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WAMU 88.5

DCPS Chief: Resources For At-Risk Students Should 'Inspire,' Not Just 'Remediate'

In response to concerns that funding for D.C.'s at-risk students is being spent inappropriately, D.C. Public Schools Chancellor Kaya Henderson says critics should keep the big picture in mind.

NPR

Racial Awakening, Pride And Fear: One Latino Perspective On 'The Obama Effect'

Growing up as the son of Mexican immigrants, Pablo Ramirez never really thought about race. For him, the Obama years meant finding pride and a new awareness of his own racial identity in college.
NPR

9 Out Of 10 Parents Think Their Kids Are On Grade Level. They're Probably Wrong

A new national survey shows a huge disconnect between parent perceptions and student performance.
WAMU 88.5

Longest-Serving Director Of D.C. Disability Agency Departs

Laura Nuss, who led the D.C. Department on Disability Services, is departing the agency this week. Her tenure has been marked by a significant turnaround in services for people with intellectual and developmental disabilities.
WAMU 88.5

American University President Neil Kerwin Discusses The School's Past, Present And Future

American University President Neil Kerwin joins Kojo to discuss his tenure, AU's role in our region, and the future of his campus.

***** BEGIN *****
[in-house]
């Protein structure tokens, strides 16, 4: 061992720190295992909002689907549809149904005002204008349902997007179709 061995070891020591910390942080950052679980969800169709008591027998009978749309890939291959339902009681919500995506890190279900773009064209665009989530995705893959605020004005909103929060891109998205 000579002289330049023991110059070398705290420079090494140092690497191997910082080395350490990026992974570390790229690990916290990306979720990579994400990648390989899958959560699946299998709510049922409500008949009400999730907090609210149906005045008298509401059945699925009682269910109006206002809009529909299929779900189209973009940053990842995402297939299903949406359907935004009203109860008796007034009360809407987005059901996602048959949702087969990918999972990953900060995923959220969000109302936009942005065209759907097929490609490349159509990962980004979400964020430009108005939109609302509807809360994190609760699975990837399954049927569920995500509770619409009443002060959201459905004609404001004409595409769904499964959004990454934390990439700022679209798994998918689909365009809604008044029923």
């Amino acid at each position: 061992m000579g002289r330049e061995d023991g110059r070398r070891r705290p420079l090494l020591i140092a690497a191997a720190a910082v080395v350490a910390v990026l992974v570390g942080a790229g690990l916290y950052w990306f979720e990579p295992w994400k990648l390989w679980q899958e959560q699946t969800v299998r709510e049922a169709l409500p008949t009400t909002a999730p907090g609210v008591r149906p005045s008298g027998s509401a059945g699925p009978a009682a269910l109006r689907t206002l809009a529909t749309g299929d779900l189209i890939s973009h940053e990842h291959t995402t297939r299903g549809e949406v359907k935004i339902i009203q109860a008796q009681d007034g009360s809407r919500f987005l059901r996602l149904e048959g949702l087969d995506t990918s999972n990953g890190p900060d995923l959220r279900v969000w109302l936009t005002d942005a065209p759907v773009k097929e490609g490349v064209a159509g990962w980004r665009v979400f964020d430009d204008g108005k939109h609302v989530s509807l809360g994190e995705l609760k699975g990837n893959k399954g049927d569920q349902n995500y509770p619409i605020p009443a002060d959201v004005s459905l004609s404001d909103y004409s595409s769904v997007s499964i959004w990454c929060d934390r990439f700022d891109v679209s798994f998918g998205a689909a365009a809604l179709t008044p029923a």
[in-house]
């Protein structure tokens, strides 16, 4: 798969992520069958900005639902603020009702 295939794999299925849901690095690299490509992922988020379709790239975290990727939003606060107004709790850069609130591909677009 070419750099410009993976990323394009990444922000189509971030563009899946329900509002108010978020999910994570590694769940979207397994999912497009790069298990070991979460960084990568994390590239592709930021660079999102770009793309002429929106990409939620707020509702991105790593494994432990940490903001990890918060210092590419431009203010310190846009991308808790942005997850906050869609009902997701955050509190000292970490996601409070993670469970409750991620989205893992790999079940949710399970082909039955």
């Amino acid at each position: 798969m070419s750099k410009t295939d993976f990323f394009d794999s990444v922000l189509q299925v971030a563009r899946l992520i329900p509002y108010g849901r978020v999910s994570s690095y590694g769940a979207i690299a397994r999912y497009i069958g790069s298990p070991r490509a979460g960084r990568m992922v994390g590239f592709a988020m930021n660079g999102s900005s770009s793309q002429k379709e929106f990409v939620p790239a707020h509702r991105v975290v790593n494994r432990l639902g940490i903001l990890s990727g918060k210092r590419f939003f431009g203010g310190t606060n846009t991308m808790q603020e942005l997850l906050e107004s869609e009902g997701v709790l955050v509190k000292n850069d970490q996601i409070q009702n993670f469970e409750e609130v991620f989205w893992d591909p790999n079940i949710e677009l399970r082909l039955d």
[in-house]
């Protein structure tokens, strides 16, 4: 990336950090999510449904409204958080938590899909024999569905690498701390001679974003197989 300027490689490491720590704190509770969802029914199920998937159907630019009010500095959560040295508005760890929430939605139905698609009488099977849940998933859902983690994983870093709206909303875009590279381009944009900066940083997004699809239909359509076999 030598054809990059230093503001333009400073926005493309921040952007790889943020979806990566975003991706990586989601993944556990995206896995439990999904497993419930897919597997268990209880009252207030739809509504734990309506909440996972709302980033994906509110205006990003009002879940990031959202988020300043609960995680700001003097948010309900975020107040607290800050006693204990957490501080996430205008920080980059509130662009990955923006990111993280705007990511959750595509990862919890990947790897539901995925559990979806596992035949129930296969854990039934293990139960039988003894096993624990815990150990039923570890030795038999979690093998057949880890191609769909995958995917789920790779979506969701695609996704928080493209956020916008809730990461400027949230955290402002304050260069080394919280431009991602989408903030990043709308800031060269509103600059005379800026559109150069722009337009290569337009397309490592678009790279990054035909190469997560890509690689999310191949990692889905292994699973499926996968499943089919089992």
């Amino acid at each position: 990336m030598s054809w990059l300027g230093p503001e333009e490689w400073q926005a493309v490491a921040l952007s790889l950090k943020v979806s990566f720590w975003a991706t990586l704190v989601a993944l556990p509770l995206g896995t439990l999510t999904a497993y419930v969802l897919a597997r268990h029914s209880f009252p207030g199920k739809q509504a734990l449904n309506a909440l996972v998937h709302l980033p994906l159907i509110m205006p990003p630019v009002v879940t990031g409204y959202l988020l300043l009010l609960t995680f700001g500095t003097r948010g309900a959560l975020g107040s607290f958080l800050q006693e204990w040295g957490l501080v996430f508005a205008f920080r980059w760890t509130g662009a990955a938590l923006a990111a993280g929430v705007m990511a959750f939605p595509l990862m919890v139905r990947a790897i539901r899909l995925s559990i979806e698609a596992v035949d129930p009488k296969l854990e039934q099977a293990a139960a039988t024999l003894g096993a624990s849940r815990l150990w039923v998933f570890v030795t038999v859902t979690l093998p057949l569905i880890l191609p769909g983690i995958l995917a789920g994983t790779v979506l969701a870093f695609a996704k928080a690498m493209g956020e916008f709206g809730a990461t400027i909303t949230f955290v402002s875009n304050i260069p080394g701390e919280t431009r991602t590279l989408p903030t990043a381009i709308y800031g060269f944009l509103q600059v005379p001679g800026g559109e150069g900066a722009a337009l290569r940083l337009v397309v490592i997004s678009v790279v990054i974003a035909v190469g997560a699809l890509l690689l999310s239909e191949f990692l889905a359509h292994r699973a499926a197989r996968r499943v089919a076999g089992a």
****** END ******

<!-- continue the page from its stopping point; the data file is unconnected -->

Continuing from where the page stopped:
NPR

A Union Firebrand Speaks Out On Politics, Testing And More

Lily Eskelsen Garcia, president of the National Education Association, looks beyond the "dark cloud" of No Child Left Behind. In the new federal law, she sees opportunity, for teachers and students.
NPR

Why Did The Superintendent Cross The Road? To Save Money For Her Schools

Tiffany Anderson serves as a crossing guard in the Jennings School District outside St. Louis, Mo. She's also the superintendent, and that's just one way she stretches district money in creative ways.
WAMU 88.5

Teachers In D.C, Maryland Keep Up The Pressure As PARCC Season Is Upon Us

D.C. and Maryland schools are gearing up to administer the PARCC tests for a second year. Kavitha Cardoza checks in on how one school is changing its preparation strategy, and she talks to an academic who studies the tests' relationship to the so-called "opportunity gap."

NPR

For 40 Years, One Texas Family Has Fought For Equal School Funding

In 1973, in a 5-4 vote, the U.S. Supreme Court ruled there's no right to equal school funding in the Constitution. But plaintiff Demetrio Rodriguez's legacy lives on — in his daughter, a teacher.
WAMU 88.5

How Georgetown University Once Relied On The Slave Trade And New Efforts To Reconcile With Its Past

In 1838, Jesuit priests at Georgetown University sold 272 slaves to keep the school afloat. Now the search is on to find the descendants. How Georgetown once relied on the slave trade – and efforts to reconcile with its past.

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